Universal's 2009 triple-disc set Memorial Collection and its two-CD companion, Down the Line: Rarities, effectively act as a substitution for a reissue of the six-LP 1979 box The Complete Buddy Holly, long a holy grail item among rock & roll fanatics. That set never materialized on CD for various legal and logistical reasons, so bootleggers stepped into the void, assembling a ten-disc set that went far beyond the original vinyl box, and then as the original recordings crept into public domain in Europe, year-by-year chronicles started to pop up over there. These satisfied the needs of completists in a way Universal's twin 2009 CD sets may never, as there are too many missing alternate takes, apartment tapes, and demos -- not to mention live cuts, which are virtually absent -- but for hardcore fans who are less obsessive, these two releases are far easier to absorb than the bootleg, which gets weighed down in historical minutia that obscure the big picture.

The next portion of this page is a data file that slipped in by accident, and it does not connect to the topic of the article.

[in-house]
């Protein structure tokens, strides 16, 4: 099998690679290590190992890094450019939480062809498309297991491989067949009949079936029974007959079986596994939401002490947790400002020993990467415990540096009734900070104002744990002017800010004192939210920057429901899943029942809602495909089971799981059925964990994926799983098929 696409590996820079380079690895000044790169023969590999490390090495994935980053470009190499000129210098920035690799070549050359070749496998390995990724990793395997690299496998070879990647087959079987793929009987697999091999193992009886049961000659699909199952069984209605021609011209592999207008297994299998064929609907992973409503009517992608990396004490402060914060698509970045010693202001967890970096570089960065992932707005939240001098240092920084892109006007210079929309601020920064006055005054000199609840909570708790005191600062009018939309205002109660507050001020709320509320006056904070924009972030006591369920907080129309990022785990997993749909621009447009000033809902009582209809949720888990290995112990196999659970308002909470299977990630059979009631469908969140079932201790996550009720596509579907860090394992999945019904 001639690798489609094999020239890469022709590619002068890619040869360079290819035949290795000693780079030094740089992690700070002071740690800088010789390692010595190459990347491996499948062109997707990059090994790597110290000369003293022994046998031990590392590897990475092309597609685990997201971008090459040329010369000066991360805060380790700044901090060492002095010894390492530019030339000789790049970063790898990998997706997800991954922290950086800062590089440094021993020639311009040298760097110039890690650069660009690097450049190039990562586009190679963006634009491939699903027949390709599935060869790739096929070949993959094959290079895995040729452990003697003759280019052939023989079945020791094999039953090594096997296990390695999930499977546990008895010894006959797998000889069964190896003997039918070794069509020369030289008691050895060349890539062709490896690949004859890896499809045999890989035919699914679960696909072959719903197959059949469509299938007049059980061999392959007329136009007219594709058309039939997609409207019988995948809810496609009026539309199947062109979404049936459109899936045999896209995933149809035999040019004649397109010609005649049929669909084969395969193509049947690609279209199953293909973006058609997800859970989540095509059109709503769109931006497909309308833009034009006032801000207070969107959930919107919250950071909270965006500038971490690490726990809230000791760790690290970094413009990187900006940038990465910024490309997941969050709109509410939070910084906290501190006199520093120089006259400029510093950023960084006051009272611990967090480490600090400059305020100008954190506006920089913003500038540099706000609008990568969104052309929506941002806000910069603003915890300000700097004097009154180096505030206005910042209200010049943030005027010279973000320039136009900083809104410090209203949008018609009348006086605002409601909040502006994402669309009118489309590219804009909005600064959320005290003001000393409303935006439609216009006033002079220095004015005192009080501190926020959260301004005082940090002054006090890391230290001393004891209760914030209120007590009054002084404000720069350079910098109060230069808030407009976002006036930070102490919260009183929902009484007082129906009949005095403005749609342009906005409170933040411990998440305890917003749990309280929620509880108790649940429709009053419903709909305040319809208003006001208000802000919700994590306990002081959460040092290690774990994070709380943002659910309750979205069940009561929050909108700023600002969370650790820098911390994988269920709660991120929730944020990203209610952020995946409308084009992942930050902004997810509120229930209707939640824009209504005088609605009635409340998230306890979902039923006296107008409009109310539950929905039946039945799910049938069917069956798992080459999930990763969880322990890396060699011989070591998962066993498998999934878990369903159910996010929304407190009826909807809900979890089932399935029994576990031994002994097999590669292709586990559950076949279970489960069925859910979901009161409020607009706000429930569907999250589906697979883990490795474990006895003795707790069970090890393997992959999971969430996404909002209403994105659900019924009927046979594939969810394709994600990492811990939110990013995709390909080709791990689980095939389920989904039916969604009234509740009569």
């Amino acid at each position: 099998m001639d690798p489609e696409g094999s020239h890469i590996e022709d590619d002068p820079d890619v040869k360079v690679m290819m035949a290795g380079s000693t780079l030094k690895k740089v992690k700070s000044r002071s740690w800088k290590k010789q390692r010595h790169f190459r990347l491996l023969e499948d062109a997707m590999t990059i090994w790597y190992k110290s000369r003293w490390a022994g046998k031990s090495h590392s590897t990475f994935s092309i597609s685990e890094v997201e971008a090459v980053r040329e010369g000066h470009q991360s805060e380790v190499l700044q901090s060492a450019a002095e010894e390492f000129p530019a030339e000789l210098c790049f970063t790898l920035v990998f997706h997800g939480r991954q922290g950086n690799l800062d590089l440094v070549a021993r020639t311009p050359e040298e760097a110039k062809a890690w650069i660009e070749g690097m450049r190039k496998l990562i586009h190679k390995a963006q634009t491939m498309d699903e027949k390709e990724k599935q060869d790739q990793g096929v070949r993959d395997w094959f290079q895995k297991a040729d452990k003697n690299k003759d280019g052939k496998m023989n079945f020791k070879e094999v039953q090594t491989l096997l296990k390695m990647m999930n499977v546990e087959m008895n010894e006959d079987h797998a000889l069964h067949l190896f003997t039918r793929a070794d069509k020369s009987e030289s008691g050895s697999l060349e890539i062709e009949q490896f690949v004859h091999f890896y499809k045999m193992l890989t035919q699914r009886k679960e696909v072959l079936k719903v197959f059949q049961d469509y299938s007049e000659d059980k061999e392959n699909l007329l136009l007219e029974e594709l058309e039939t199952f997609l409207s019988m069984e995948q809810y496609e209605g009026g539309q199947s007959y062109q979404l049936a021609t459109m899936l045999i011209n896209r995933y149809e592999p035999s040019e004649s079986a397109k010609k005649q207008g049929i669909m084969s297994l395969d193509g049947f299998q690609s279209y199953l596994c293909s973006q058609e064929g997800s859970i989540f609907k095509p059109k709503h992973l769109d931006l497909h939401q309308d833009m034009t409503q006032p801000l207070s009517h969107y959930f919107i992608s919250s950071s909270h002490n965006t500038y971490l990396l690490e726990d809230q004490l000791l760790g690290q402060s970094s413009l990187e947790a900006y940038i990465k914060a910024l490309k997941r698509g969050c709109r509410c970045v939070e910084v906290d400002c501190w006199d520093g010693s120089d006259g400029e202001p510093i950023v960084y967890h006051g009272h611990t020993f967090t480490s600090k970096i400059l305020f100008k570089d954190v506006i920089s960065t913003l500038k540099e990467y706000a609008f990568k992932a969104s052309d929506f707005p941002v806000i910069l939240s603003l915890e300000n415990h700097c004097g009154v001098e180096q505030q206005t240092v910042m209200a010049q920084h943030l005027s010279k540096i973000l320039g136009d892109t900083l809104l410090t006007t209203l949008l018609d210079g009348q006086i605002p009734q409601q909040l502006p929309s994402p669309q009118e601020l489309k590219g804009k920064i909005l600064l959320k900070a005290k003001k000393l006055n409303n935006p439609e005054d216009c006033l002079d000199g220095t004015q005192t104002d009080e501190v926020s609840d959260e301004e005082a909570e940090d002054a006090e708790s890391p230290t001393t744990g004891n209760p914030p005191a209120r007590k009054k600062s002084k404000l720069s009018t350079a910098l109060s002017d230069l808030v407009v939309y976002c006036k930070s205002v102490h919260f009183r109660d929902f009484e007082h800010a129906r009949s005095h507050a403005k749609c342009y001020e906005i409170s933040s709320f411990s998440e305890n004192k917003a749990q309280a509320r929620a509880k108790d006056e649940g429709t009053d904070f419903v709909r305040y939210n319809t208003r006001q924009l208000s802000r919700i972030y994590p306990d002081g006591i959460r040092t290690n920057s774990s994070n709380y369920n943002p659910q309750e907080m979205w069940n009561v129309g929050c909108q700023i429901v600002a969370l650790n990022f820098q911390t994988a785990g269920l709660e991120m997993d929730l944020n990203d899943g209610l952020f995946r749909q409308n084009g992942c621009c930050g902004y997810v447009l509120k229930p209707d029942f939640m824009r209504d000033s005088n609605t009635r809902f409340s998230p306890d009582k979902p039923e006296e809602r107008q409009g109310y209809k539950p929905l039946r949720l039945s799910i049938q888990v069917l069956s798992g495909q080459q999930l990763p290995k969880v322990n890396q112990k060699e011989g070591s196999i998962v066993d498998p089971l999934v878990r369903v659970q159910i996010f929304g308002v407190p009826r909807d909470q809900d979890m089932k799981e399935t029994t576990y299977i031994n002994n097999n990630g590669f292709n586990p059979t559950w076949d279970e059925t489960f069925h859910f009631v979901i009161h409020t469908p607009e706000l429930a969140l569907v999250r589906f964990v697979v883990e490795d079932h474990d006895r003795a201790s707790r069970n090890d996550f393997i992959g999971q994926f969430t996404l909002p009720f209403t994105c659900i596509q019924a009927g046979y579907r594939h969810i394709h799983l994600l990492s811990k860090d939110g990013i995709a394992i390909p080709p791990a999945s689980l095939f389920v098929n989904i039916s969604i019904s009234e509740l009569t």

Spanning 59 tracks over the course of two discs -- nearly as many songs as those on the three-disc Memorial Collection -- Down the Line concentrates on boiling that minutia down to its essentials, to get the best of the alternate takes, demos, and "Apartment Tapes," or at least to find the music that fits the broadest audience. Again, this concentrates on studio, not live, sessions and it follows the same trajectory as Memorial Collection, beginning with Buddy's duets with Bob Montgomery and ending with a selection of highlights from his solo acoustic recordings in his New York apartment (many of which are also heard on Memorial). Down the Line adds detail and color to the story, digging deeper at Buddy's country roots -- the earliest cuts here sound downright hillbilly -- and spotlighting the Crickets' lean rock & roll via several selections that strip off all the overdubs, leaving behind just their propulsive jangle. Where Memorial Collection invites pure marvel at Buddy Holly's rapid progression, Down the Line hints at the work behind it all, the conscious editing and development of his sound and the cheerful record-plugging at radio sessions (there's a wonderful sequence of "That'll Be the Day" specially recorded for various prominent DJs), and this can make for fascinating listening. However, like a lot of archival releases of this nature, Down the Line requires some attentive listening: when alternate takes begin to pile up upon each other, it takes some serious attention from serious listeners to sort it all out. Naturally, there are some immense rewards here, lying in small details and flat-out knock-outs, like Buddy's slow, sexy reworking of "Slippin' and Slidin'," which is further proof that Holly was an inventive interpreter in addition to being a singular songwriter. While this set doesn't require intense concentration and Herculean patience the way that the bootleg The Complete Buddy Holly does -- that is strictly the province of fanatics -- Down the Line cannot be appreciated without a concentration that goes very, very deep: it's something for serious rock & rollers who fancy themselves scholars.